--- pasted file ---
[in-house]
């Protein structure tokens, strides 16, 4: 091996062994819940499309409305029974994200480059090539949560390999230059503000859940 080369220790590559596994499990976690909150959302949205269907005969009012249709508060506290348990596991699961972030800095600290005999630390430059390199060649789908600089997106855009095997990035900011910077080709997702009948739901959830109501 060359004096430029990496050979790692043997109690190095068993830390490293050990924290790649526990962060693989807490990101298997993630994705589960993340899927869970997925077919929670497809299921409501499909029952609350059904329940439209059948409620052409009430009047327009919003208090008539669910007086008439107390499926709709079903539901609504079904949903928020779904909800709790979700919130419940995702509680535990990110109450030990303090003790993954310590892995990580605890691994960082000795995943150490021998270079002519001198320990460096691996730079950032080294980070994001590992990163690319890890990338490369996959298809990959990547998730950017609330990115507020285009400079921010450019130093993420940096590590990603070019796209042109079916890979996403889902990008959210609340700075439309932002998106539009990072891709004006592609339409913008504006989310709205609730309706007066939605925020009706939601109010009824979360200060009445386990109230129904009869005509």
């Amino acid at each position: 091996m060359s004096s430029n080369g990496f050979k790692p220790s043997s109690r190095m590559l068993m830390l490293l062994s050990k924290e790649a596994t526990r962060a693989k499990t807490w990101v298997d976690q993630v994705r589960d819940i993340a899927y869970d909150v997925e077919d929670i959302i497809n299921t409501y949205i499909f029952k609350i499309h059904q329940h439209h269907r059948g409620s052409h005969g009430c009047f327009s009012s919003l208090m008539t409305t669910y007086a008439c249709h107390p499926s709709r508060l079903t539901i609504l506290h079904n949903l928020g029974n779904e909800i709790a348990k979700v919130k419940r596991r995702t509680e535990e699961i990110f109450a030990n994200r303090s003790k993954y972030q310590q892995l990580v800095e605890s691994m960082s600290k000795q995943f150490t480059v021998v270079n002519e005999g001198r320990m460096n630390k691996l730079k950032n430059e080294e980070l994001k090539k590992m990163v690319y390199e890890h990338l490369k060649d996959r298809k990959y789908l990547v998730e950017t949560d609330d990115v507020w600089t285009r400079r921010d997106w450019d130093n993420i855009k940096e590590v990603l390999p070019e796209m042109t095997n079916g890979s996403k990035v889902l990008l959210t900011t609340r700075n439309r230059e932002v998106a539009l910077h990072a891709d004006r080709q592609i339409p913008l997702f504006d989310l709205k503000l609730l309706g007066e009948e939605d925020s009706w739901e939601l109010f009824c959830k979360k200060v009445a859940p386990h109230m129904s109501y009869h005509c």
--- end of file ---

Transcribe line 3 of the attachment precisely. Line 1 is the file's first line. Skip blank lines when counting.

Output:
């Amino acid at each position: 091996m060359s004096s430029n080369g990496f050979k790692p220790s043997s109690r190095m590559l068993m830390l490293l062994s050990k924290e790649a596994t526990r962060a693989k499990t807490w990101v298997d976690q993630v994705r589960d819940i993340a899927y869970d909150v997925e077919d929670i959302i497809n299921t409501y949205i499909f029952k609350i499309h059904q329940h439209h269907r059948g409620s052409h005969g009430c009047f327009s009012s919003l208090m008539t409305t669910y007086a008439c249709h107390p499926s709709r508060l079903t539901i609504l506290h079904n949903l928020g029974n779904e909800i709790a348990k979700v919130k419940r596991r995702t509680e535990e699961i990110f109450a030990n994200r303090s003790k993954y972030q310590q892995l990580v800095e605890s691994m960082s600290k000795q995943f150490t480059v021998v270079n002519e005999g001198r320990m460096n630390k691996l730079k950032n430059e080294e980070l994001k090539k590992m990163v690319y390199e890890h990338l490369k060649d996959r298809k990959y789908l990547v998730e950017t949560d609330d990115v507020w600089t285009r400079r921010d997106w450019d130093n993420i855009k940096e590590v990603l390999p070019e796209m042109t095997n079916g890979s996403k990035v889902l990008l959210t900011t609340r700075n439309r230059e932002v998106a539009l910077h990072a891709d004006r080709q592609i339409p913008l997702f504006d989310l709205k503000l609730l309706g007066e009948e939605d925020s009706w739901e939601l109010f009824c959830k979360k200060v009445a859940p386990h109230m129904s109501y009869h005509c």